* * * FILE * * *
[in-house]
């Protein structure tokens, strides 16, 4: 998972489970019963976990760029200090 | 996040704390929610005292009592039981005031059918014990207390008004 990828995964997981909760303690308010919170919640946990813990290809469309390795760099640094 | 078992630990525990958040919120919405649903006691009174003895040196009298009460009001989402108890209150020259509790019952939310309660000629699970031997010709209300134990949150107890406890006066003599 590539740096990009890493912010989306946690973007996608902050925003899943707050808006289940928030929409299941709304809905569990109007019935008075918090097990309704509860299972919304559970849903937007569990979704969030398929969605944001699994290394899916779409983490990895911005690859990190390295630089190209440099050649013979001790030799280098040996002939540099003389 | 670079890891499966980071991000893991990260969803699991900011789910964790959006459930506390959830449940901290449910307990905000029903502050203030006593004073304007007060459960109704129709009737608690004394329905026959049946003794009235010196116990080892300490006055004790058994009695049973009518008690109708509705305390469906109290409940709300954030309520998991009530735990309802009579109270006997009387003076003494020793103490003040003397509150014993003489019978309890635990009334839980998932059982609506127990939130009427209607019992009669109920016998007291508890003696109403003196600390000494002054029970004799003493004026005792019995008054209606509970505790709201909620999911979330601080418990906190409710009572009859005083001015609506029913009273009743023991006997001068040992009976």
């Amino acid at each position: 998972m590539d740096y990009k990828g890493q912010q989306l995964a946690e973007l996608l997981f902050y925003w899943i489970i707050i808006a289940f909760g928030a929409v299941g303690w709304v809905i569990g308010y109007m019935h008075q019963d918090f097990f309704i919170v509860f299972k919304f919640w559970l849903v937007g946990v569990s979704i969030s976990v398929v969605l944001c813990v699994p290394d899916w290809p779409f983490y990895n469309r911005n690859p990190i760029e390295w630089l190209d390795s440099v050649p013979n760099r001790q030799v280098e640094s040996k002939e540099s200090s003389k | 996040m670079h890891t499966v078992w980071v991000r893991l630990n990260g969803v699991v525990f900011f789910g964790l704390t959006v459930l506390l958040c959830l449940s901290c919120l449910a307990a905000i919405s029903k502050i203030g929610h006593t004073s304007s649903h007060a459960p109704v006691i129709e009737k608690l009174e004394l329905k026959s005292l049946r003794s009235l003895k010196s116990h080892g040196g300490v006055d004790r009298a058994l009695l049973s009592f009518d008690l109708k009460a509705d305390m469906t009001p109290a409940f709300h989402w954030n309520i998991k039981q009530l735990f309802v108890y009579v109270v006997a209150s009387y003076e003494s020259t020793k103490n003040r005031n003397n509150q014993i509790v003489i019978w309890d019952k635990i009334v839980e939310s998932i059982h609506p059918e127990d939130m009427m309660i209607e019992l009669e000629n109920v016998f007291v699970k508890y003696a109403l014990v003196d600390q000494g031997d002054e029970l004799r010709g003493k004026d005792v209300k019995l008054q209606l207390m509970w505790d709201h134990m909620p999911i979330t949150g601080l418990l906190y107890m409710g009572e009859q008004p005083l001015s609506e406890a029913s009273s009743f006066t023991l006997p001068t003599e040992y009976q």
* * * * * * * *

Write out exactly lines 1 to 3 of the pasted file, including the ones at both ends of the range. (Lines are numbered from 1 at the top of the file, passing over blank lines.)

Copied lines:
[in-house]
């Protein structure tokens, strides 16, 4: 998972489970019963976990760029200090 | 996040704390929610005292009592039981005031059918014990207390008004 990828995964997981909760303690308010919170919640946990813990290809469309390795760099640094 | 078992630990525990958040919120919405649903006691009174003895040196009298009460009001989402108890209150020259509790019952939310309660000629699970031997010709209300134990949150107890406890006066003599 590539740096990009890493912010989306946690973007996608902050925003899943707050808006289940928030929409299941709304809905569990109007019935008075918090097990309704509860299972919304559970849903937007569990979704969030398929969605944001699994290394899916779409983490990895911005690859990190390295630089190209440099050649013979001790030799280098040996002939540099003389 | 670079890891499966980071991000893991990260969803699991900011789910964790959006459930506390959830449940901290449910307990905000029903502050203030006593004073304007007060459960109704129709009737608690004394329905026959049946003794009235010196116990080892300490006055004790058994009695049973009518008690109708509705305390469906109290409940709300954030309520998991009530735990309802009579109270006997009387003076003494020793103490003040003397509150014993003489019978309890635990009334839980998932059982609506127990939130009427209607019992009669109920016998007291508890003696109403003196600390000494002054029970004799003493004026005792019995008054209606509970505790709201909620999911979330601080418990906190409710009572009859005083001015609506029913009273009743023991006997001068040992009976």
């Amino acid at each position: 998972m590539d740096y990009k990828g890493q912010q989306l995964a946690e973007l996608l997981f902050y925003w899943i489970i707050i808006a289940f909760g928030a929409v299941g303690w709304v809905i569990g308010y109007m019935h008075q019963d918090f097990f309704i919170v509860f299972k919304f919640w559970l849903v937007g946990v569990s979704i969030s976990v398929v969605l944001c813990v699994p290394d899916w290809p779409f983490y990895n469309r911005n690859p990190i760029e390295w630089l190209d390795s440099v050649p013979n760099r001790q030799v280098e640094s040996k002939e540099s200090s003389k | 996040m670079h890891t499966v078992w980071v991000r893991l630990n990260g969803v699991v525990f900011f789910g964790l704390t959006v459930l506390l958040c959830l449940s901290c919120l449910a307990a905000i919405s029903k502050i203030g929610h006593t004073s304007s649903h007060a459960p109704v006691i129709e009737k608690l009174e004394l329905k026959s005292l049946r003794s009235l003895k010196s116990h080892g040196g300490v006055d004790r009298a058994l009695l049973s009592f009518d008690l109708k009460a509705d305390m469906t009001p109290a409940f709300h989402w954030n309520i998991k039981q009530l735990f309802v108890y009579v109270v006997a209150s009387y003076e003494s020259t020793k103490n003040r005031n003397n509150q014993i509790v003489i019978w309890d019952k635990i009334v839980e939310s998932i059982h609506p059918e127990d939130m009427m309660i209607e019992l009669e000629n109920v016998f007291v699970k508890y003696a109403l014990v003196d600390q000494g031997d002054e029970l004799r010709g003493k004026d005792v209300k019995l008054q209606l207390m509970w505790d709201h134990m909620p999911i979330t949150g601080l418990l906190y107890m409710g009572e009859q008004p005083l001015s609506e406890a029913s009273s009743f006066t023991l006997p001068t003599e040992y009976q």